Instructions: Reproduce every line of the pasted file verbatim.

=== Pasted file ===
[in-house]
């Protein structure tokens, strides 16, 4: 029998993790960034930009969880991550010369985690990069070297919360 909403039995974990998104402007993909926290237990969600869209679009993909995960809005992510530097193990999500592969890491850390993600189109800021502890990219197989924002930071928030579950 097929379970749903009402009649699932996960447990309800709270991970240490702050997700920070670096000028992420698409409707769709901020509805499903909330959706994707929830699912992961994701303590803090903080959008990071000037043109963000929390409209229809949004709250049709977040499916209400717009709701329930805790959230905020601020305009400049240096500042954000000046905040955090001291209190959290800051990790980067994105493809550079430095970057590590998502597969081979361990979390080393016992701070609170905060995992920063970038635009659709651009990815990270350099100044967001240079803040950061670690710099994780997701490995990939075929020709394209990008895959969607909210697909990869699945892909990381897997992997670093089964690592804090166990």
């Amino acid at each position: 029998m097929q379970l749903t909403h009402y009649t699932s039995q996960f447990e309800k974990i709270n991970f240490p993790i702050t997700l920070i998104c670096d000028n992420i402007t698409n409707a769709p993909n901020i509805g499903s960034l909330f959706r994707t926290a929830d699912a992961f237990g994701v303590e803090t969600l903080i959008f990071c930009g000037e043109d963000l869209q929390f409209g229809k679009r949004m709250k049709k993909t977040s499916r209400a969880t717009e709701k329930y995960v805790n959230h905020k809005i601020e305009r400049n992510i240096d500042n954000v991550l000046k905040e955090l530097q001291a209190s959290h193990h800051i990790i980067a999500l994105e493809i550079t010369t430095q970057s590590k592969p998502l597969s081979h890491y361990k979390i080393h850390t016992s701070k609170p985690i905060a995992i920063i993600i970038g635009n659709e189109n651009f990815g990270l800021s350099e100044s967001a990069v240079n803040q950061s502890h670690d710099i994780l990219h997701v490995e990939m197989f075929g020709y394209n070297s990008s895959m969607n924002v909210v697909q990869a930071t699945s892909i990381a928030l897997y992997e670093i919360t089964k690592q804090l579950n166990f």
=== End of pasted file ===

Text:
[in-house]
């Protein structure tokens, strides 16, 4: 029998993790960034930009969880991550010369985690990069070297919360 909403039995974990998104402007993909926290237990969600869209679009993909995960809005992510530097193990999500592969890491850390993600189109800021502890990219197989924002930071928030579950 097929379970749903009402009649699932996960447990309800709270991970240490702050997700920070670096000028992420698409409707769709901020509805499903909330959706994707929830699912992961994701303590803090903080959008990071000037043109963000929390409209229809949004709250049709977040499916209400717009709701329930805790959230905020601020305009400049240096500042954000000046905040955090001291209190959290800051990790980067994105493809550079430095970057590590998502597969081979361990979390080393016992701070609170905060995992920063970038635009659709651009990815990270350099100044967001240079803040950061670690710099994780997701490995990939075929020709394209990008895959969607909210697909990869699945892909990381897997992997670093089964690592804090166990």
């Amino acid at each position: 029998m097929q379970l749903t909403h009402y009649t699932s039995q996960f447990e309800k974990i709270n991970f240490p993790i702050t997700l920070i998104c670096d000028n992420i402007t698409n409707a769709p993909n901020i509805g499903s960034l909330f959706r994707t926290a929830d699912a992961f237990g994701v303590e803090t969600l903080i959008f990071c930009g000037e043109d963000l869209q929390f409209g229809k679009r949004m709250k049709k993909t977040s499916r209400a969880t717009e709701k329930y995960v805790n959230h905020k809005i601020e305009r400049n992510i240096d500042n954000v991550l000046k905040e955090l530097q001291a209190s959290h193990h800051i990790i980067a999500l994105e493809i550079t010369t430095q970057s590590k592969p998502l597969s081979h890491y361990k979390i080393h850390t016992s701070k609170p985690i905060a995992i920063i993600i970038g635009n659709e189109n651009f990815g990270l800021s350099e100044s967001a990069v240079n803040q950061s502890h670690d710099i994780l990219h997701v490995e990939m197989f075929g020709y394209n070297s990008s895959m969607n924002v909210v697909q990869a930071t699945s892909i990381a928030l897997y992997e670093i919360t089964k690592q804090l579950n166990f």